What did you do at work today?

June 26, 1998

Lucy Jenks, Project Manager in Adult basic education, Tower Hamlets College

Phil Baty spends a day with an FE project manager and Alan Thomson tails a university professor

The power-cut comes just ten minutes from the end of a two-hour class in elementary literacy and information technology. Word-processed end-of-term assignments, CVs, job application letters, all carefully proof-read and spell-checked, disappear simultaneously from half-a-dozen computer screens.Lecturer Lucy Jenks asks: "Did anybody save their work?" The essays were due in today.

Ms Jenks is not even supposed to be here. She is a specialist in adult literacy and is filling in for a sick colleague. She has been up and down three flights of stairs, three times, looking for a missing student register. In colleges, funding is dependent on student retention so taking a register is almost the first priority.

Now she has to find someone to calm an unfortunate student who is trapped in the lift and someone else to help a wheelchair-bound student marooned on the third floor. All this while pacifying a restless group of students.

"One thing about further education," she says, on her way to the garden where she expects to find a helping hand from a colleague, "is that it has taught me to walk faster. It is very frustrating, very stressful, but it is never boring."

Ms Jenks left home at 8.00am arriving at the Poplar campus at 8.45am to arrange rooms for this afternoon for interviews with potential new students. At 9.00am she was in a programme managers' meeting for the school of language and learning, discussing a summer school.

At 9.30am she was at a meeting on implementing an 8 per cent cut in teaching hours, made necessary through a lack of resources. Around 60 per cent of those who Ms Jenkins teaches are Bangladeshi, with English as their second language. They are all adults, many with disheartening experiences of earlier formal education. Budget cuts are the last thing she needs.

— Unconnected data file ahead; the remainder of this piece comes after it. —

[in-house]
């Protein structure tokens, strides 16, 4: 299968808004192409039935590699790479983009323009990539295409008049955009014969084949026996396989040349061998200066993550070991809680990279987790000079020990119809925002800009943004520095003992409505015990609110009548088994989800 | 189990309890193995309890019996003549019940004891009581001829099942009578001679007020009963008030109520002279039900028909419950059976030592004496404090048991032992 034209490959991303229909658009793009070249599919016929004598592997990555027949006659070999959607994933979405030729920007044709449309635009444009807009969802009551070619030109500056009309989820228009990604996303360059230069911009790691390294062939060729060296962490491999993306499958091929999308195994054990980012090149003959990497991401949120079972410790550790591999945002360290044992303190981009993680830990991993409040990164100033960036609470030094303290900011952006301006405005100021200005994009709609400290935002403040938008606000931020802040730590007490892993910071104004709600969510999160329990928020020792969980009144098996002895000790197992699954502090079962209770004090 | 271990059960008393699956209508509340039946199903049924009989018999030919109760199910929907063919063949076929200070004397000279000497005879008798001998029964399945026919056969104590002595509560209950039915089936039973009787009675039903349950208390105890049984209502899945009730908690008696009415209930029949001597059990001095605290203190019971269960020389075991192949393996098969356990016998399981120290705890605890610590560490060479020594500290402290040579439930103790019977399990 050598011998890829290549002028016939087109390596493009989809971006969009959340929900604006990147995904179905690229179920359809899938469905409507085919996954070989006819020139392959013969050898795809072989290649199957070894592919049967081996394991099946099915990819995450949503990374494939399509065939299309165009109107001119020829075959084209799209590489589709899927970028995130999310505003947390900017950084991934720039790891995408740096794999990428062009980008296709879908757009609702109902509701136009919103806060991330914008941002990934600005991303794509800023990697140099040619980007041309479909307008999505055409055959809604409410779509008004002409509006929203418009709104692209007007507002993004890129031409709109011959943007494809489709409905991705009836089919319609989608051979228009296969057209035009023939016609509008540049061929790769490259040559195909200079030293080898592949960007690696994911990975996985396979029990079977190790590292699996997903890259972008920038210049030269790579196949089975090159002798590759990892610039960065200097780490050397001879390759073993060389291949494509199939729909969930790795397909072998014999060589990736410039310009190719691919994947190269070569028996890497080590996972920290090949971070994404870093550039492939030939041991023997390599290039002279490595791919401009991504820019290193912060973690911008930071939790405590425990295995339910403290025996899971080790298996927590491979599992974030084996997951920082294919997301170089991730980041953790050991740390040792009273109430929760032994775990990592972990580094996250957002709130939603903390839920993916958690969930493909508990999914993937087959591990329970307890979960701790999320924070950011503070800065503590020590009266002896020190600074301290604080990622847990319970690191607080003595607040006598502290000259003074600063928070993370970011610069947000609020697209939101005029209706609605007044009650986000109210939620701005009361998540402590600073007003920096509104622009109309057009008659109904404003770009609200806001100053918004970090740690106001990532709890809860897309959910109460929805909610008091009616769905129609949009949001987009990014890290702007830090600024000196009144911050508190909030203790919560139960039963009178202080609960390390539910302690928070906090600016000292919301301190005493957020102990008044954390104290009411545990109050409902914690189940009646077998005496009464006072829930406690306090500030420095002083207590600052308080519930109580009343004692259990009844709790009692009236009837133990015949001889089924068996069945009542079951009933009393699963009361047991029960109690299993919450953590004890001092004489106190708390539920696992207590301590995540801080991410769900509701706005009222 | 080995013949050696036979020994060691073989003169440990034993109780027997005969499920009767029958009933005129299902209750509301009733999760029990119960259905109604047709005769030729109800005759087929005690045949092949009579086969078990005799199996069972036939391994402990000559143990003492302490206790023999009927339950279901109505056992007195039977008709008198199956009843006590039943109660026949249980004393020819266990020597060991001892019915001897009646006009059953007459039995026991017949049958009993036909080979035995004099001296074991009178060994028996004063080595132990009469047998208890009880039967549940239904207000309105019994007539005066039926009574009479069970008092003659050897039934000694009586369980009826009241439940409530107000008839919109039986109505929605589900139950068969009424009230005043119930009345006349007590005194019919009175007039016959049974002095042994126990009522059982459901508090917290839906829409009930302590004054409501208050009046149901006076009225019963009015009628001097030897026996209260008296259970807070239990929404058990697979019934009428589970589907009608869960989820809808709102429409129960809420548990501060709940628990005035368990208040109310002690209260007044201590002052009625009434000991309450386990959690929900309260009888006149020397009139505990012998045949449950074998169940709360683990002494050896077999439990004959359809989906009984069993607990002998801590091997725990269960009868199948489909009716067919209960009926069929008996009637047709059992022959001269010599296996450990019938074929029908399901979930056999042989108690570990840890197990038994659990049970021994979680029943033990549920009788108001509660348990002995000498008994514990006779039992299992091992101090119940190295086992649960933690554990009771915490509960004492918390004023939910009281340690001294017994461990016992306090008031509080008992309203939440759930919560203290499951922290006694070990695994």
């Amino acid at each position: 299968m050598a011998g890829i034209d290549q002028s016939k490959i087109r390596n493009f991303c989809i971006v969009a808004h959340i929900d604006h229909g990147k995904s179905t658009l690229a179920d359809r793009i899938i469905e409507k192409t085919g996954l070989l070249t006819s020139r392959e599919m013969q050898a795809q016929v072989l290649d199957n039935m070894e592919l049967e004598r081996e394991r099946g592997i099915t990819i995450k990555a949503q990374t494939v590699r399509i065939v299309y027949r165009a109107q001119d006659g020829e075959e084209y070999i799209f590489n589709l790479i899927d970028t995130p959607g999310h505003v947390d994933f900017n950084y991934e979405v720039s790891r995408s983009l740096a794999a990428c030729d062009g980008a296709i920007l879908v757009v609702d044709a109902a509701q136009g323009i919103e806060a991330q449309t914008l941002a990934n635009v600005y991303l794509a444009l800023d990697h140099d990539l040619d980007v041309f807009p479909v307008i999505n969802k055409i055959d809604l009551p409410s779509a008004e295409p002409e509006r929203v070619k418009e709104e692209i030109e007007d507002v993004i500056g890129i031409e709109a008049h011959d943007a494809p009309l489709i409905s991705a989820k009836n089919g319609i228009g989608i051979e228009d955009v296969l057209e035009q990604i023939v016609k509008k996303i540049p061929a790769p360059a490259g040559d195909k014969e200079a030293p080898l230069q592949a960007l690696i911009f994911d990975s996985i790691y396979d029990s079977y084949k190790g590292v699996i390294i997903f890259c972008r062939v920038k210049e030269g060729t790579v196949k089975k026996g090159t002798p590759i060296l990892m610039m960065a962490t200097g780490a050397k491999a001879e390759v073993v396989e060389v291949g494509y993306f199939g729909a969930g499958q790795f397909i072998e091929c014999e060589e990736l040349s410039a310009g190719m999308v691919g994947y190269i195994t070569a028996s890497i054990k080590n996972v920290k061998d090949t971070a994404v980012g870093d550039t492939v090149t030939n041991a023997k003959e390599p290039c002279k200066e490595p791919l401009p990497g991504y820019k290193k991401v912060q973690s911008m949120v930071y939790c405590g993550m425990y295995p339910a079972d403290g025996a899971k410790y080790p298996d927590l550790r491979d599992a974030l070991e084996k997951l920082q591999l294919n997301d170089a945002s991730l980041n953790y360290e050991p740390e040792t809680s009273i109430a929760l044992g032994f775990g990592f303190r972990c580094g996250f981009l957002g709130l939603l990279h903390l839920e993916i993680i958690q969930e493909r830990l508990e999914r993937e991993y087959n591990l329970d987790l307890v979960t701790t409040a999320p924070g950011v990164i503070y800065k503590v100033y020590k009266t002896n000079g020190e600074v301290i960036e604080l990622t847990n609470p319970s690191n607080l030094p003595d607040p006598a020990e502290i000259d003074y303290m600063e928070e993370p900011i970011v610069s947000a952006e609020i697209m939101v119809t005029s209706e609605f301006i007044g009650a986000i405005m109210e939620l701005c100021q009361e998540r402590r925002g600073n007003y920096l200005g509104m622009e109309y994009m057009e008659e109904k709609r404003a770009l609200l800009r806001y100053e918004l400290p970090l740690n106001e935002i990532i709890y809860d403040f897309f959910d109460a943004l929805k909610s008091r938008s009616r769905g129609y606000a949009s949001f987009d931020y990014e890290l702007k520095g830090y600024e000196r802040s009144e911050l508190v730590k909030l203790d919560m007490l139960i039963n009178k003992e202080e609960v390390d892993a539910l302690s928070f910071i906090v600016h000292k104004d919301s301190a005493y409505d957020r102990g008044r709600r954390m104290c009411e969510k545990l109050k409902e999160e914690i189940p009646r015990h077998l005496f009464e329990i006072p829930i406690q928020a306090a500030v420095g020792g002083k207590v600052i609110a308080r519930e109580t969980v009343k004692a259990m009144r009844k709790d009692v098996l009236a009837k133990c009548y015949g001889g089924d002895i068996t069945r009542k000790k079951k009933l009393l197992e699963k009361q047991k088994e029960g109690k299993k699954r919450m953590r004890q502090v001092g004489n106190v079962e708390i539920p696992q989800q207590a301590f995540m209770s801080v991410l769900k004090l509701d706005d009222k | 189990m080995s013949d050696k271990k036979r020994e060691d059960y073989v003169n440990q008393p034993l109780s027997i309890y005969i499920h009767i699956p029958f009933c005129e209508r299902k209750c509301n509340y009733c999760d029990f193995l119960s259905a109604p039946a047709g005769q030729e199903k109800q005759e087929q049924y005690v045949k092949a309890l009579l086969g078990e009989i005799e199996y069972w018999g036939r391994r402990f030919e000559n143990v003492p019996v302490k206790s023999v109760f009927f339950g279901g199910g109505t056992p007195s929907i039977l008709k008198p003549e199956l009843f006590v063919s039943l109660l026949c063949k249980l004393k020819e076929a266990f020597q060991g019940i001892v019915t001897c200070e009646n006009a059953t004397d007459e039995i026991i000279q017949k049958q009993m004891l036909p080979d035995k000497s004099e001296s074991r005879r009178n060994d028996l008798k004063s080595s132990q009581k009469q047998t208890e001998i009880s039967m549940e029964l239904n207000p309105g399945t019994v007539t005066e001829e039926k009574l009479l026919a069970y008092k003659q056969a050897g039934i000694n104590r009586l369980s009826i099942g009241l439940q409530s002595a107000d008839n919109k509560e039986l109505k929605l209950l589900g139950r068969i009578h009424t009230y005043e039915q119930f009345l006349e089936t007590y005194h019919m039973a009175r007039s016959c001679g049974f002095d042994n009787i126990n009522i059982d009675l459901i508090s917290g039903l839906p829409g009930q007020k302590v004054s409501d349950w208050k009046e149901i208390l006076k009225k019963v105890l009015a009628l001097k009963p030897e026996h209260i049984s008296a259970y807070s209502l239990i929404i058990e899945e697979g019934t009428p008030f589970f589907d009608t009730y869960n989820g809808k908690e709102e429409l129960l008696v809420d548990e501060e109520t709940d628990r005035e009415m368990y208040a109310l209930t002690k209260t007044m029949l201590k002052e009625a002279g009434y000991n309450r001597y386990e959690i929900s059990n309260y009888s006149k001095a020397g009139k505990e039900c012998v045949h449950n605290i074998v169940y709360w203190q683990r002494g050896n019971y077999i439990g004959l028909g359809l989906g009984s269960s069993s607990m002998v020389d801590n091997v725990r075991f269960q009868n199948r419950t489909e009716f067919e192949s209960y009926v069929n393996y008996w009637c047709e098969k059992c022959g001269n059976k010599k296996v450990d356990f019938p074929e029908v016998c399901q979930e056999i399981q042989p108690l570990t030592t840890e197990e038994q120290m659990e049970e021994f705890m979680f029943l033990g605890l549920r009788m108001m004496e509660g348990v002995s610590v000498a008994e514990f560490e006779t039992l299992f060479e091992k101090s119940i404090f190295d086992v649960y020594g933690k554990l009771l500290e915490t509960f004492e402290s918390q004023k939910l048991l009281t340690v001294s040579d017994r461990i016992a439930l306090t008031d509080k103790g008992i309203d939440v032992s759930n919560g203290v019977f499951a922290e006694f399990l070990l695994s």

"It is very painful to cut back on course hours," she says. "A lot of our students can only come in the evenings. Some are mothers who have to pick children up from school. Others simply can't travel. But there is a constant strain on the timetable. There is a thriving culture of learning here, but we're always fighting for it not to be chipped away."

Back in the IT class, the students have decided to call it a day. Ms Jenks will have to interrupt her afternoon interviews to see if she can retrieve any of the work from the computers' files.

For Ms Jenks there is no lunchtime. She grabs a sandwich in the cafe for a 15-minute meeting with a colleague to discuss a bid for some sponsorship cash from the Docklands Light Railway Company.

At 1.30pm Ms Jenks gets her first cigarette since before 11.00am - five minutes of peace in the garden, before going to the interviews. "I'll be home by about 6.30pm tonight because it is Friday. I do an evening class one day a week, but most days I'll get back at around 8.00 pm, she says.

"The job is not too dire. I really enjoy a lot of the work. It all comes down to the students. I'll be really knackered after a morning of meetings and I'll be dreading teaching. But there is always so much energy. They are a joy to teach and learn with, and if that stopped, I would."

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